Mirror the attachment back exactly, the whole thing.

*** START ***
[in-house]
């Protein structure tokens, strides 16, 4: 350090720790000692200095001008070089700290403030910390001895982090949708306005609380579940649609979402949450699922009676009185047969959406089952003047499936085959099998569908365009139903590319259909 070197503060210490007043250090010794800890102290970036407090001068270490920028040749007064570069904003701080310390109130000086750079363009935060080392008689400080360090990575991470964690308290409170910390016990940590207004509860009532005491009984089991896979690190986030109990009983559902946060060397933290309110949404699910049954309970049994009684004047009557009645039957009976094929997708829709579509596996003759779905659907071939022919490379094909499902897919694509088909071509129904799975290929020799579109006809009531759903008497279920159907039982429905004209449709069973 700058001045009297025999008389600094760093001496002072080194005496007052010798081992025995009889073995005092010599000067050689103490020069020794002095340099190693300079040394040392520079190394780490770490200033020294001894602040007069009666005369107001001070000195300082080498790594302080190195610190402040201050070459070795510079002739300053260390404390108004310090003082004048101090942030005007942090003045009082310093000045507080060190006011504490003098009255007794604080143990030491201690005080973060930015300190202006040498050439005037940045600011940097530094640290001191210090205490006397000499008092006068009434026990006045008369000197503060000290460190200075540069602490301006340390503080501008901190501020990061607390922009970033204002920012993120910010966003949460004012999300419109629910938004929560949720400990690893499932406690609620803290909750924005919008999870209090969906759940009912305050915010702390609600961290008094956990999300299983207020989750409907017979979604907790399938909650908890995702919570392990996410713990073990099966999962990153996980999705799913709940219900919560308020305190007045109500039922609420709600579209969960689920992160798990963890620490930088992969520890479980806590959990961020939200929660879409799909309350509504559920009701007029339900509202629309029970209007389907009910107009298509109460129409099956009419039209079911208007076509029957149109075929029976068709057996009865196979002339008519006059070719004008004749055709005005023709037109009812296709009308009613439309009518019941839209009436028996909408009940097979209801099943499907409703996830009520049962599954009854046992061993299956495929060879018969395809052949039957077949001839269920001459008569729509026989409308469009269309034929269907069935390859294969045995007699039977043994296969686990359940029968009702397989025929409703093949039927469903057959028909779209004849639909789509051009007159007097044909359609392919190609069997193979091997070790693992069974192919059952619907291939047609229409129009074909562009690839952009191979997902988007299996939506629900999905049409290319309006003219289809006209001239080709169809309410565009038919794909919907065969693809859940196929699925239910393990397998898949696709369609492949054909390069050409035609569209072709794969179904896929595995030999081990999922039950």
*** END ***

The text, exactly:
[in-house]
């Protein structure tokens, strides 16, 4: 350090720790000692200095001008070089700290403030910390001895982090949708306005609380579940649609979402949450699922009676009185047969959406089952003047499936085959099998569908365009139903590319259909 070197503060210490007043250090010794800890102290970036407090001068270490920028040749007064570069904003701080310390109130000086750079363009935060080392008689400080360090990575991470964690308290409170910390016990940590207004509860009532005491009984089991896979690190986030109990009983559902946060060397933290309110949404699910049954309970049994009684004047009557009645039957009976094929997708829709579509596996003759779905659907071939022919490379094909499902897919694509088909071509129904799975290929020799579109006809009531759903008497279920159907039982429905004209449709069973 700058001045009297025999008389600094760093001496002072080194005496007052010798081992025995009889073995005092010599000067050689103490020069020794002095340099190693300079040394040392520079190394780490770490200033020294001894602040007069009666005369107001001070000195300082080498790594302080190195610190402040201050070459070795510079002739300053260390404390108004310090003082004048101090942030005007942090003045009082310093000045507080060190006011504490003098009255007794604080143990030491201690005080973060930015300190202006040498050439005037940045600011940097530094640290001191210090205490006397000499008092006068009434026990006045008369000197503060000290460190200075540069602490301006340390503080501008901190501020990061607390922009970033204002920012993120910010966003949460004012999300419109629910938004929560949720400990690893499932406690609620803290909750924005919008999870209090969906759940009912305050915010702390609600961290008094956990999300299983207020989750409907017979979604907790399938909650908890995702919570392990996410713990073990099966999962990153996980999705799913709940219900919560308020305190007045109500039922609420709600579209969960689920992160798990963890620490930088992969520890479980806590959990961020939200929660879409799909309350509504559920009701007029339900509202629309029970209007389907009910107009298509109460129409099956009419039209079911208007076509029957149109075929029976068709057996009865196979002339008519006059070719004008004749055709005005023709037109009812296709009308009613439309009518019941839209009436028996909408009940097979209801099943499907409703996830009520049962599954009854046992061993299956495929060879018969395809052949039957077949001839269920001459008569729509026989409308469009269309034929269907069935390859294969045995007699039977043994296969686990359940029968009702397989025929409703093949039927469903057959028909779209004849639909789509051009007159007097044909359609392919190609069997193979091997070790693992069974192919059952619907291939047609229409129009074909562009690839952009191979997902988007299996939506629900999905049409290319309006003219289809006209001239080709169809309410565009038919794909919907065969693809859940196929699925239910393990397998898949696709369609492949054909390069050409035609569209072709794969179904896929595995030999081990999922039950």